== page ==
Dinah passes around vegetables, which quickly disappear into the pockets of the six “Foodsavers”. The group of people is part of the growing number of members of Foodsharing e.V. There are currently more than 290,000 members who register online and organize themselves in regional and local groups. Once a year, they meet to reflect on their work and establish a community, even internationally. Via the network, they arrange to meet up at markets at closing time to save produce from landing in the bin - legally.
In the past, Dinah would have gone “dumpster diving”, but there are too many risks these days. Instead, she goes “foodsharing”. An element of trust between the association, its members and local markets is crucial. Admission is decided by an online test, for which knowledge of the association’s extensive rules is required. Unlike other associations such as Tafel e.V., Foodsharing aims to provide access to food irrespective of need. Whom the food goes to is left up to the certified “foodsharers”. They can either use it themselves or redistribute it.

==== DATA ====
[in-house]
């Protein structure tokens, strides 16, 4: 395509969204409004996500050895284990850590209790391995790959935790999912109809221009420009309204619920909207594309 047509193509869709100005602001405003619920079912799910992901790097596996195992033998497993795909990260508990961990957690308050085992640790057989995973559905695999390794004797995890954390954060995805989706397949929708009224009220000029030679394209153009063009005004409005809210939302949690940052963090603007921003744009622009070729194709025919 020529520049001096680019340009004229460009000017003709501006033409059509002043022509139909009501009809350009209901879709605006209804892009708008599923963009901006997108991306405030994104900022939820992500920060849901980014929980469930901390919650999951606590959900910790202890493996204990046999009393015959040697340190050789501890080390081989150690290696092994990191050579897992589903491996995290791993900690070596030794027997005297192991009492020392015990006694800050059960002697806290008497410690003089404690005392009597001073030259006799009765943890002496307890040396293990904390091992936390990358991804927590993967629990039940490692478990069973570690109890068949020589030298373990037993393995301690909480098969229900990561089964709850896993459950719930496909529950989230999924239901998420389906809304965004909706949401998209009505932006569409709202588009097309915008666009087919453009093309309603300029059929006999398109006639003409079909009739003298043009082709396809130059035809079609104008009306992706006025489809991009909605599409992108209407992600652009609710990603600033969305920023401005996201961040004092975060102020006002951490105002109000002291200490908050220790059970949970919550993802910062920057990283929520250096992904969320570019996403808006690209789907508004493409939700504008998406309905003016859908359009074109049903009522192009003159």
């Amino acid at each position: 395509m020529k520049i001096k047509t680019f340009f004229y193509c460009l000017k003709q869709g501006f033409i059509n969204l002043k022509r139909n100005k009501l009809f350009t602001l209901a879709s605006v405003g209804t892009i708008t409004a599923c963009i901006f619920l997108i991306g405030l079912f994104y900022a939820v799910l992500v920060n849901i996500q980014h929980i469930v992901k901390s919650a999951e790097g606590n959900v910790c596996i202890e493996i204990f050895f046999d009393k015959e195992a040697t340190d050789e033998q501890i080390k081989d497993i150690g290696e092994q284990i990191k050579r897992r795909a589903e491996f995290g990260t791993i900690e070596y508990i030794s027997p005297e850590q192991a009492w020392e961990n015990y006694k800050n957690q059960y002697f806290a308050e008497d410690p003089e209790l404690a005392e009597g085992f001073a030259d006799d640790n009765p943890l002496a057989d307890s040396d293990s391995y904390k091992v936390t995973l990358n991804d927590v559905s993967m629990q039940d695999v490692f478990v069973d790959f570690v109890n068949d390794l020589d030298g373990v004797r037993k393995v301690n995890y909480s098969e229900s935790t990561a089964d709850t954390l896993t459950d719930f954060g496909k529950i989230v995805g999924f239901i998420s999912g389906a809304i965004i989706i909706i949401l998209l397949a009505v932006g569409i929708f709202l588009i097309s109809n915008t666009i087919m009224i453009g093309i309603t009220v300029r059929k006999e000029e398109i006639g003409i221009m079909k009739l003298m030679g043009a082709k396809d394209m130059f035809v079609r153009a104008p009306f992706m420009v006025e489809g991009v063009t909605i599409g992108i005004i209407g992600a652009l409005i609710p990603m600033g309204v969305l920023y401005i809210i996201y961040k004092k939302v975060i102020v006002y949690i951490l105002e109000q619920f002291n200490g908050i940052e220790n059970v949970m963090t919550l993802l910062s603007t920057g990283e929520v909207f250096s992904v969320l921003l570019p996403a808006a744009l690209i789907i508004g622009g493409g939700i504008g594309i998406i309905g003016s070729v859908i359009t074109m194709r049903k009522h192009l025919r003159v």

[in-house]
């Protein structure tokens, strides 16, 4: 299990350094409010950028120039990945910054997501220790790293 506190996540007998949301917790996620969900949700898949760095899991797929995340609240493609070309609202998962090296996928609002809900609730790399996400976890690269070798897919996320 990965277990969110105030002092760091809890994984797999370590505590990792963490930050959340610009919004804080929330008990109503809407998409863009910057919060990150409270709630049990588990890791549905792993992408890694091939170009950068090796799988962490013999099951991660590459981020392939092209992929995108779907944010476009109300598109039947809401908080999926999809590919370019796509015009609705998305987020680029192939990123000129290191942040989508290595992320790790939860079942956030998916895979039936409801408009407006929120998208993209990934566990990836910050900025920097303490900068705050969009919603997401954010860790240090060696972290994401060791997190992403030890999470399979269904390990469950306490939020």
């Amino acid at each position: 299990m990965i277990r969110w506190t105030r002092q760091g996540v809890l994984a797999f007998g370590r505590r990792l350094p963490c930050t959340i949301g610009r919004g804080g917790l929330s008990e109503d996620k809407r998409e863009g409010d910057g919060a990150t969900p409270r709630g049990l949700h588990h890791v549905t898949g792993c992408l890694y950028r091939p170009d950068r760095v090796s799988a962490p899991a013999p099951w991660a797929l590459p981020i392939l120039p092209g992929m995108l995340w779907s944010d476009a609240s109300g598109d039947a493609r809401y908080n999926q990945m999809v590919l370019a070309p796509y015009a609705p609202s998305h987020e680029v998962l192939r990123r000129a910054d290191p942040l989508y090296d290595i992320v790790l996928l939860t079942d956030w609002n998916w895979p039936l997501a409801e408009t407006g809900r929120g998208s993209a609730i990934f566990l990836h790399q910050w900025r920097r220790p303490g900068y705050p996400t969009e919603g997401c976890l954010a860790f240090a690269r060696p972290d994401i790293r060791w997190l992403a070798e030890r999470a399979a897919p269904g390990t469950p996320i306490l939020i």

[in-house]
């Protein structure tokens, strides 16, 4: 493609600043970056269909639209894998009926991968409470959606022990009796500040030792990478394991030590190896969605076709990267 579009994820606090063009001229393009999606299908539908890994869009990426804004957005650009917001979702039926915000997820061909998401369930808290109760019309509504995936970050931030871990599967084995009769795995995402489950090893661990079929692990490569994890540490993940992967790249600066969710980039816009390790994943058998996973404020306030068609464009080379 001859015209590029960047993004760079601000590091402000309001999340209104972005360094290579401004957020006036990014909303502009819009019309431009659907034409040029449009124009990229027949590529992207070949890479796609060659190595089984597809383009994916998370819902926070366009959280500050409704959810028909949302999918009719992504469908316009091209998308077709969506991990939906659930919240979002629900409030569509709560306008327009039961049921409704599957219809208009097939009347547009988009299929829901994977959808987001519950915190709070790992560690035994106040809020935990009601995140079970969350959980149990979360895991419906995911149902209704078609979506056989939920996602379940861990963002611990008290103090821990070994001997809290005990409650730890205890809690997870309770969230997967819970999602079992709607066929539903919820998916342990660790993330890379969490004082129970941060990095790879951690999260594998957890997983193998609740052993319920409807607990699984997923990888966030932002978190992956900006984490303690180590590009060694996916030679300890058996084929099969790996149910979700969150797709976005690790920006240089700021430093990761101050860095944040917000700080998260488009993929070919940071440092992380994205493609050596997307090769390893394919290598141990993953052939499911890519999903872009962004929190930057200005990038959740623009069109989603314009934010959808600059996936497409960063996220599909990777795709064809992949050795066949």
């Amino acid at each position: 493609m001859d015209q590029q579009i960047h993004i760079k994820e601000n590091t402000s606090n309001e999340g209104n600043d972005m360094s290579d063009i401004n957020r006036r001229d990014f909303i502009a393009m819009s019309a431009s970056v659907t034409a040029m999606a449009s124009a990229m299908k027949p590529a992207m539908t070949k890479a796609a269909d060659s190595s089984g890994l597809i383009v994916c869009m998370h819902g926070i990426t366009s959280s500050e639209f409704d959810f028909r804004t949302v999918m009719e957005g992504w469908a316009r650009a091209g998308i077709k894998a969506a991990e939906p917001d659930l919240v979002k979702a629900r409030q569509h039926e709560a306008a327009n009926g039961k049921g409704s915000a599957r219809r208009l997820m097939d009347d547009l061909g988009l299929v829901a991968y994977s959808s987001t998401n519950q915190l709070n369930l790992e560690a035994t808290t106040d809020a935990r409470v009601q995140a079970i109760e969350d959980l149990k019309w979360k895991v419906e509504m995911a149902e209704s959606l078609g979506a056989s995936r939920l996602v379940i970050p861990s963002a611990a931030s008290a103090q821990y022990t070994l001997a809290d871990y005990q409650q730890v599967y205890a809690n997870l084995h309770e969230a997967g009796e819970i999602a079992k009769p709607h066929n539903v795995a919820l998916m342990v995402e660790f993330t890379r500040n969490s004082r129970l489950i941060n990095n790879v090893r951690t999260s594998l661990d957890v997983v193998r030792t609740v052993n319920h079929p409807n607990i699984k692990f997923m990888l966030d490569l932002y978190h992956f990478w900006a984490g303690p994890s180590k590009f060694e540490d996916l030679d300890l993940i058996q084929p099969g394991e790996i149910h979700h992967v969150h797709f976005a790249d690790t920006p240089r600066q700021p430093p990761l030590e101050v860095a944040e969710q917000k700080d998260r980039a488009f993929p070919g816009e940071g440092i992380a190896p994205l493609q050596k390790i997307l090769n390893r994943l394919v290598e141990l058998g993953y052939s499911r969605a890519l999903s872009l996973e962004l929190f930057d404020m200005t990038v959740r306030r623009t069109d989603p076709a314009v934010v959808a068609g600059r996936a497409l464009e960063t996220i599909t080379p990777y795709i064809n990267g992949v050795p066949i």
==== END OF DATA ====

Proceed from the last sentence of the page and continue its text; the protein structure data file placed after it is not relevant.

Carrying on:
After about an hour, the food has been divided evenly. Loaded with bags full of fruit and vegetables, Dinah jumps onto her bike. “Now off to clean veg and peel carrots,” she calls out and drives into the twilight.